All of this is happening at a time when bad people are always using bots to spread fake news or bad reviews of products. This a problem that is so common that most of us already put in extra work to figure out what is true and what isn’t, and to find the real “writer” or “recommender.” OpenAI knows how risky it is to use their bot to find facts, and they bring this up as the first point in the “Limitations” of the model: “Sometimes ChatGPT writes answers that sound right but are wrong or make no sense. It’s hard to fix this problem because supervised training leads the model astray because the best answer depends on what the model knows, not what the humans know.” How about looking? It’s easy to get around in the world when you can get quick answers to simple questions. Virtual assistants are often asked questions like “What’s the weather like?” or “What time is it in New York?” As long as the questions are easy, there is nothing wrong with making things easier with technology. But getting direct answers to hard questions from a bot that copies language patterns are a dangerous way to look for information. Not only can the answers be wrong or not helpful, but because we like to use tools, they can also hide how complicated the world is. No more time spent looking at different answers in the search results, learning how to tell the truth from the lie, the fact from the fiction, or researching topics where the searcher isn’t sure what the question is or where the answer isn’t historically agreed upon. All we get is an algorithmic decision that doesn’t make sense.
    What about writing for the web? In the last week, it’s been popular to share different ChatGPT outputs on social networks instead of making creative content. Paragraphs and paragraphs that are meant to show how algorithmic creativity can be used in poetry, journalism, academic research, or prose. Sometimes, the content on social networks is meant to tease the people who read it. For example, this post that explains what ChatGPT is was written by ChatGPT. It’s hard to say how many random readers fell for the trick and thought the text was written by a person, but even when the generator did what it was supposed to do, it still made the text seem shallow, sometimes making text that looked more like “copy and paste” than original or current work. This doesn’t mean that it can’t be used in reports that don’t need a lot of depth, like the outcome of a football game or the weather.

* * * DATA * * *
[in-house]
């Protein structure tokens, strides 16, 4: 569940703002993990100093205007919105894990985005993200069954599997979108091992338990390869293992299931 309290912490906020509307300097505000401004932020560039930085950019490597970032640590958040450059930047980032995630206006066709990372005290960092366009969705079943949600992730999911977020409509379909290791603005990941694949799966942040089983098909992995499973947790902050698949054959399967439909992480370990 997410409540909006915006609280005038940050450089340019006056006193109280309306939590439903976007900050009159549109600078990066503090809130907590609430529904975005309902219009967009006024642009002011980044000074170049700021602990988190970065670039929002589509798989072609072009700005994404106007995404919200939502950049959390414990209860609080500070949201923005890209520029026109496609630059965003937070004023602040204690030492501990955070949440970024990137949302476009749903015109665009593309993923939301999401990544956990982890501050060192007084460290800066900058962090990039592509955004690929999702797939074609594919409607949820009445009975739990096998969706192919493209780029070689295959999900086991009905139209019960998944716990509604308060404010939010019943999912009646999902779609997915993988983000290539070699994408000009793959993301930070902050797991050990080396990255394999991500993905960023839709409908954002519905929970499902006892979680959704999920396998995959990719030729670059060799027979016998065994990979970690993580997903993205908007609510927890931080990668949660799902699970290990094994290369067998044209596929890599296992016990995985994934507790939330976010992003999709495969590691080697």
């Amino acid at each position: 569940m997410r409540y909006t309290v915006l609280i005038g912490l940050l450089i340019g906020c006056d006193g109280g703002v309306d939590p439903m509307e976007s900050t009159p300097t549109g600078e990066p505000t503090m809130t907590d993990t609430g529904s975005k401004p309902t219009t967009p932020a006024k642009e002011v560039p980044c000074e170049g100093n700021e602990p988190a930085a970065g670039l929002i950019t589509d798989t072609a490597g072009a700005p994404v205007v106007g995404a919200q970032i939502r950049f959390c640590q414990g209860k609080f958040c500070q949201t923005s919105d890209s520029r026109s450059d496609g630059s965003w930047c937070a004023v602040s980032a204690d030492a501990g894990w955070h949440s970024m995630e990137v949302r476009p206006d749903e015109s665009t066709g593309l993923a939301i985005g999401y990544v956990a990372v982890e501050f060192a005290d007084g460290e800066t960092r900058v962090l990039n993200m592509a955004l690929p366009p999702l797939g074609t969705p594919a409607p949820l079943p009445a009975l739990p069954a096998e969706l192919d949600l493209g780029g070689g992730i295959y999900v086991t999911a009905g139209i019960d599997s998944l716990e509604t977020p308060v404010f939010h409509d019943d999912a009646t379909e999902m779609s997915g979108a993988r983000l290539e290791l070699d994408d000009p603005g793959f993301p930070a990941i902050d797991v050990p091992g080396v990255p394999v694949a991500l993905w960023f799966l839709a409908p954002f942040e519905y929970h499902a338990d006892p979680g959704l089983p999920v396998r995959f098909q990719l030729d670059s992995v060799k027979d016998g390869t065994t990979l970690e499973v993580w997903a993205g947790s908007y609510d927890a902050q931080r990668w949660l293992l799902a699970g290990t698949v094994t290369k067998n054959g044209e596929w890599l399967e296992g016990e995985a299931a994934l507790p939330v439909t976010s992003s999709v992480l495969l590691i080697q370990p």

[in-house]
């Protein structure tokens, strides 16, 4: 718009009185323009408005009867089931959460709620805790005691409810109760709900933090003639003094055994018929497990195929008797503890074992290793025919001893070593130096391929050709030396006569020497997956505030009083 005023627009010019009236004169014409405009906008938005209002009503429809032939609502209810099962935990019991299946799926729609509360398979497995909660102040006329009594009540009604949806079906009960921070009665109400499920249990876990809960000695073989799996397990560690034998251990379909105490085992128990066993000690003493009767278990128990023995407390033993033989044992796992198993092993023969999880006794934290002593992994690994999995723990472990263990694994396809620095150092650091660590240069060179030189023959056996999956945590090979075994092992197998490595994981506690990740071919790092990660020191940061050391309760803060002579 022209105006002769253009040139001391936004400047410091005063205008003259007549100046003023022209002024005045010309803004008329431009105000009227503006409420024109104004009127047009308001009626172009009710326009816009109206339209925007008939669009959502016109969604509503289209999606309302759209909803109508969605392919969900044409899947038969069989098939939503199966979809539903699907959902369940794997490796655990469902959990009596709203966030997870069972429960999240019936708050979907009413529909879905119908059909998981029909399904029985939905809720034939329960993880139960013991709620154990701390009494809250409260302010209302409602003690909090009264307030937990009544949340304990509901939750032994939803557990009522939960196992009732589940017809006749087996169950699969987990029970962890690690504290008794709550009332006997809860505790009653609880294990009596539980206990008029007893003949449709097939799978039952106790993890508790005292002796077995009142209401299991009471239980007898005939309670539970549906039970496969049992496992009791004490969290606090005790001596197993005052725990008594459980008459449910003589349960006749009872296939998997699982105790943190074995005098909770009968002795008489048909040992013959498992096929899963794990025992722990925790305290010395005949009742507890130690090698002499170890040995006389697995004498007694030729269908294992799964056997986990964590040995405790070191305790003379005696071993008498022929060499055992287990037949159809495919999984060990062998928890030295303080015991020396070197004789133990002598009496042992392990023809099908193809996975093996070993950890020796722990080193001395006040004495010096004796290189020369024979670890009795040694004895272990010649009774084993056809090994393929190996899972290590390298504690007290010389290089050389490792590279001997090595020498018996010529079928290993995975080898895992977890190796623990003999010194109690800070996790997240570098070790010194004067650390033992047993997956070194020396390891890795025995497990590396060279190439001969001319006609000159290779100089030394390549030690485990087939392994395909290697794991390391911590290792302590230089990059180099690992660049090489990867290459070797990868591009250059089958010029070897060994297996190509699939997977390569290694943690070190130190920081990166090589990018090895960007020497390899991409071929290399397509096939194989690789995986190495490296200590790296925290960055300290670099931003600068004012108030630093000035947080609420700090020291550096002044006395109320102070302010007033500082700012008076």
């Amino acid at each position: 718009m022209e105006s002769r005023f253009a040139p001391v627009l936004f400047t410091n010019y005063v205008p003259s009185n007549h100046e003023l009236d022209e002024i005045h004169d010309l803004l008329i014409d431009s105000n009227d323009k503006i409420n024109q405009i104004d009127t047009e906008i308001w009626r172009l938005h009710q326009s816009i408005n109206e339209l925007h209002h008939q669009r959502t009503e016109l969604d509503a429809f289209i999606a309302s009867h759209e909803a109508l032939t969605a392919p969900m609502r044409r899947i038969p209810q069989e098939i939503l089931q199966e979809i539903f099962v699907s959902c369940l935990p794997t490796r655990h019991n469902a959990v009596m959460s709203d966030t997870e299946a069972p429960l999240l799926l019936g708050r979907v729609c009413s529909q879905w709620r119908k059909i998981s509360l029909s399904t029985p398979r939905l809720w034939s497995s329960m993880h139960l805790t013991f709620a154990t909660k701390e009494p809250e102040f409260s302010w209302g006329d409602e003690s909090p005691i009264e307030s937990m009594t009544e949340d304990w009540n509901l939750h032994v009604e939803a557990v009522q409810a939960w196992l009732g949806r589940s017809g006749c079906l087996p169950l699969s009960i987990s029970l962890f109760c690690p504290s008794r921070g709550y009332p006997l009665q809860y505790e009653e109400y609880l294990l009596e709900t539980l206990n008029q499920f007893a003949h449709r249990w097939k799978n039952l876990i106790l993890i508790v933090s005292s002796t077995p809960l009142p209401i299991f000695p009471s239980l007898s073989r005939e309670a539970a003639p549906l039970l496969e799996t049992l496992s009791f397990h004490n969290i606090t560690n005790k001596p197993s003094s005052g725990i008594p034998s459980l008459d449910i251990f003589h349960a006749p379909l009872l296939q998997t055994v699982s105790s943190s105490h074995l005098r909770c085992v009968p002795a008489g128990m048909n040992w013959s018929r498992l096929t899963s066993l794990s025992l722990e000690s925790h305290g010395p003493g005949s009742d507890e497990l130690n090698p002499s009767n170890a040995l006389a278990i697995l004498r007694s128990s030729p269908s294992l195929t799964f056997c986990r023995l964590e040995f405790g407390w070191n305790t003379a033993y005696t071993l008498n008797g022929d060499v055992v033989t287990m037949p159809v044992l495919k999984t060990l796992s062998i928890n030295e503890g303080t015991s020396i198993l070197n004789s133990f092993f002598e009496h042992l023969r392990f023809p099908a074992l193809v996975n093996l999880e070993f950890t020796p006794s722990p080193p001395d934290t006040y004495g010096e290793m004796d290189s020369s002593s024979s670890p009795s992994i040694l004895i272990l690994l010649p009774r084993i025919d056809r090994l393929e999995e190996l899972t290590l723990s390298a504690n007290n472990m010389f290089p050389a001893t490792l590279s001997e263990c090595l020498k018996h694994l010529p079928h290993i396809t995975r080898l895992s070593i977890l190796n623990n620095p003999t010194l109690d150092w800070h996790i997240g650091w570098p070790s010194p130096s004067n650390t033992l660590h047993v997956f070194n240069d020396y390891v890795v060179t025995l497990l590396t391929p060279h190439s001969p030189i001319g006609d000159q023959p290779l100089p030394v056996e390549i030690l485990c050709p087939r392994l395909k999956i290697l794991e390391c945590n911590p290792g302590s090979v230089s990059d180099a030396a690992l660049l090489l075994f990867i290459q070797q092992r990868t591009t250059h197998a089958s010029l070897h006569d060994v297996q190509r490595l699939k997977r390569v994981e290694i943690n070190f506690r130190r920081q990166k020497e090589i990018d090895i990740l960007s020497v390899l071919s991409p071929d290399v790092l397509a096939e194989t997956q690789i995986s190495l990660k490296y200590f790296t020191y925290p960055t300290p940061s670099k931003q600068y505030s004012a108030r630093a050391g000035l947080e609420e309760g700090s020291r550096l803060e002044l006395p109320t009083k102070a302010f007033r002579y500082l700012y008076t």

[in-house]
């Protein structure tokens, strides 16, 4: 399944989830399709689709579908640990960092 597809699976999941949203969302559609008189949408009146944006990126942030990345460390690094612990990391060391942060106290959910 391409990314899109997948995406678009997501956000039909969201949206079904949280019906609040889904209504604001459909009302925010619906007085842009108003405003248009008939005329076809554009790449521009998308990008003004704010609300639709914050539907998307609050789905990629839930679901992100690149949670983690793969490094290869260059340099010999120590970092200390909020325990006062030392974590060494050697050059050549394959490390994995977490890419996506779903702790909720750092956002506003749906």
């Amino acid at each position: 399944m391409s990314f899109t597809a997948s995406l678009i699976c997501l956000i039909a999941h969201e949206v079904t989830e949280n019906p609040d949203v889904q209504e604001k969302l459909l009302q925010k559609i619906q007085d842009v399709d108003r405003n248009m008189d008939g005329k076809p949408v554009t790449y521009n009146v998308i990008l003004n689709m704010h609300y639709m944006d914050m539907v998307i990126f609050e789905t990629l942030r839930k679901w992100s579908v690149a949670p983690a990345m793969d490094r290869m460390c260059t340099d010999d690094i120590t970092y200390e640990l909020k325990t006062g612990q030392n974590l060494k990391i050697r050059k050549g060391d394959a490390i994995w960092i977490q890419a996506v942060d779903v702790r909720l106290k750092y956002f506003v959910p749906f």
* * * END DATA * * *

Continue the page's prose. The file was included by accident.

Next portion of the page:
3. These problems won’t go away if the model is exposed to bigger databases, has more parameters in its natural language models, and is “stronger.” Size and computing power can’t solve everything. But computing power is still something that is talked about. A 3-GPT costs $12 million to train, and a 2019 study from the University of Massachusetts found that training one model makes as much carbon dioxide as five cars over the course of their average lifetime. The huge costs in terms of money, energy, and the environment mean that these tools can only be made by big companies or well-funded startups. When you put money into something, you also expect to get money back. These apps don’t get their money directly from the general public. The public is only the end goal of the chain, which is controlled by other companies that may use them wherever they can. Because of this, the credibility we give to these chats is very important. Because of this, it is especially important to pay attention to this credibility framework and set up clear rules about how to use these tools. If there isn’t a set of rules for how to use these tools ethically, we’ll end up with a lot of people using a tool that lowers the cost of making content but makes it harder to tell what’s true and what’s not. Because of this, people will have to work harder and learn new skills to figure out what’s true and what’s not. We wish you luck.

Who controls the bot?

Open AI seeks “safe” artificial intelligence
In 2015, a group of Silicon Valley investors, such as Elon Musk, Sam Altman, and Peter Thiel, set up OpenAI as a non-profit group. The company’s first goal is to “discover and realise the path to safe artificial general intelligence,” which means building a computer with consciousness, and then sharing these products with the world.
The idea was that it would be better for potentially destructive technology to be made by the “right” people (that is, them and the team they choose) than by companies like Google and Facebook that are only interested in making money.
But in 2019, the organisation switched from nonprofit to for-profit to get money, which it did in the form of a billion dollars from Microsoft. Microsoft also got access to the organization’s patents and other intellectual property products.
Under the new model, OpenAI has promised to pay each investor up to 100 times what they put in. Any money made over that will go back to the public.